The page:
Although the words ‘is able to’ are taken to have a broad meaning, in order for the complaint or inquiry to be considered a workplace right, it is necessary that the complaint or inquiry concerns and is confined to the person’s employment.
In Evans v Trilab Pty Ltd the Federal Circuit Court found that a complaint or inquiry need:
Having reviewed the authorities Dodds-Streeton J held that a complaint could be treated as having been made if the ‘relevant communication, whatever its precise form, would be reasonably understood in context as an expression of grievance or a finding of fault which seeks, whether expressly or implicitly, that the employer or other relevant party at least take notice of and consider the complaint’.
is provided in the Explanatory Memorandum:
Freddy works part-time at a petrol station. He believes he is not being paid the correct award rate for a console operator. He writes a letter of complaint to the Australian Competition and Consumer Commission (ACCC) as he mistakenly believes that it is able to investigate wage underpayments. Freddy tells his manager about the letter. Following this, his hours for the next fortnight are cut in half. While the complaint would not be covered by subparagraph 341(1)(c)(i) as the ACCC does not have the capacity under a workplace law to seek compliance with the applicable award, Freddy would still have exercised a workplace right because he has made a complaint regarding his employment (subparagraph 341(1)(c)(ii)).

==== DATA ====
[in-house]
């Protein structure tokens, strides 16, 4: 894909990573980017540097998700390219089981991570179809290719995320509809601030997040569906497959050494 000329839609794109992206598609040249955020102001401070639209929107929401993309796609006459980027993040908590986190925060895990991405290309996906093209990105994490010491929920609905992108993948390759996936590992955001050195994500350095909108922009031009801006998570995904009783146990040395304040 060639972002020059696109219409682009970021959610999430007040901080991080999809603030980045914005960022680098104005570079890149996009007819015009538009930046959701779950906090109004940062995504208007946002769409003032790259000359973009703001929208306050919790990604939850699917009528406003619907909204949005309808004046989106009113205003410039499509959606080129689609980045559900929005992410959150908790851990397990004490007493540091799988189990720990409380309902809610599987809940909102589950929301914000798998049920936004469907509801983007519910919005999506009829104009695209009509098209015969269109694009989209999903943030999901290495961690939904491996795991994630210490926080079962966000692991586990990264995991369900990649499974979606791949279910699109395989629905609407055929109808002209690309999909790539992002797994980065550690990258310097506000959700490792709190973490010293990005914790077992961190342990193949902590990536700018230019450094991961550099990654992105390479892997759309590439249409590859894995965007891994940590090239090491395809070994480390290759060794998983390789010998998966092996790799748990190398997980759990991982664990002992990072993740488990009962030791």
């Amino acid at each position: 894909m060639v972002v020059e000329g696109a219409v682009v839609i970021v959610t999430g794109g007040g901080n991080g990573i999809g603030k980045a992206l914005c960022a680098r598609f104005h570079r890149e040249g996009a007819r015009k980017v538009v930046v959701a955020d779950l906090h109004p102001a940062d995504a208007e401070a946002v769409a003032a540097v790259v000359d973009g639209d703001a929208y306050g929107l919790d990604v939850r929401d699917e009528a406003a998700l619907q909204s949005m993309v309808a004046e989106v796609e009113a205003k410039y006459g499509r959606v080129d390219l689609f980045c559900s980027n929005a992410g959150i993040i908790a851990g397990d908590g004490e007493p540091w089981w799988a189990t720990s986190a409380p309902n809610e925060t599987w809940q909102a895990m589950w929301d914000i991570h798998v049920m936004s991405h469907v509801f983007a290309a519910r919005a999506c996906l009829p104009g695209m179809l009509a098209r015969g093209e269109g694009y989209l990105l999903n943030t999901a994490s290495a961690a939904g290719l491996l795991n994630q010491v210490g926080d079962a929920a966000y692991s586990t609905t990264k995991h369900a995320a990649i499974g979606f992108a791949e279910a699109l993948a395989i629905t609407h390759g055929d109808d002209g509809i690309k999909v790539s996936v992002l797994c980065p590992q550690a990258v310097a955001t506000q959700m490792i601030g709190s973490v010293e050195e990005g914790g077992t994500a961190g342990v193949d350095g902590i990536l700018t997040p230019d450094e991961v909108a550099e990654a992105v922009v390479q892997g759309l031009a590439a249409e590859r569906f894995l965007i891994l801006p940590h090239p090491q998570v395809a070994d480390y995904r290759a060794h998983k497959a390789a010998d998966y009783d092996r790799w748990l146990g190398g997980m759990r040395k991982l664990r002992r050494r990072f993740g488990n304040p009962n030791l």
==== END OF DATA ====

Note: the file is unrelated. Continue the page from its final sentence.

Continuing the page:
Each of the following is a process or proceedings under a workplace law or instrument:
Industrial action by an employee is:
Industrial action by employees is protected industrial action if it is ‘employee claim action’ or ‘employee response action’ for a proposed agreement. Employee claim action is action organised or engaged in for the purpose of supporting or advancing claims in relation to the agreement. Employee response action is action organised or engaged in as a response to industrial action by an employer.
Industrial action may be taken by an employer and most commonly takes the form of a lockout of employees. It is protected if it is ‘employer response action’, being industrial action organised or engaged in as a response to industrial action by a bargaining representative or by the employees.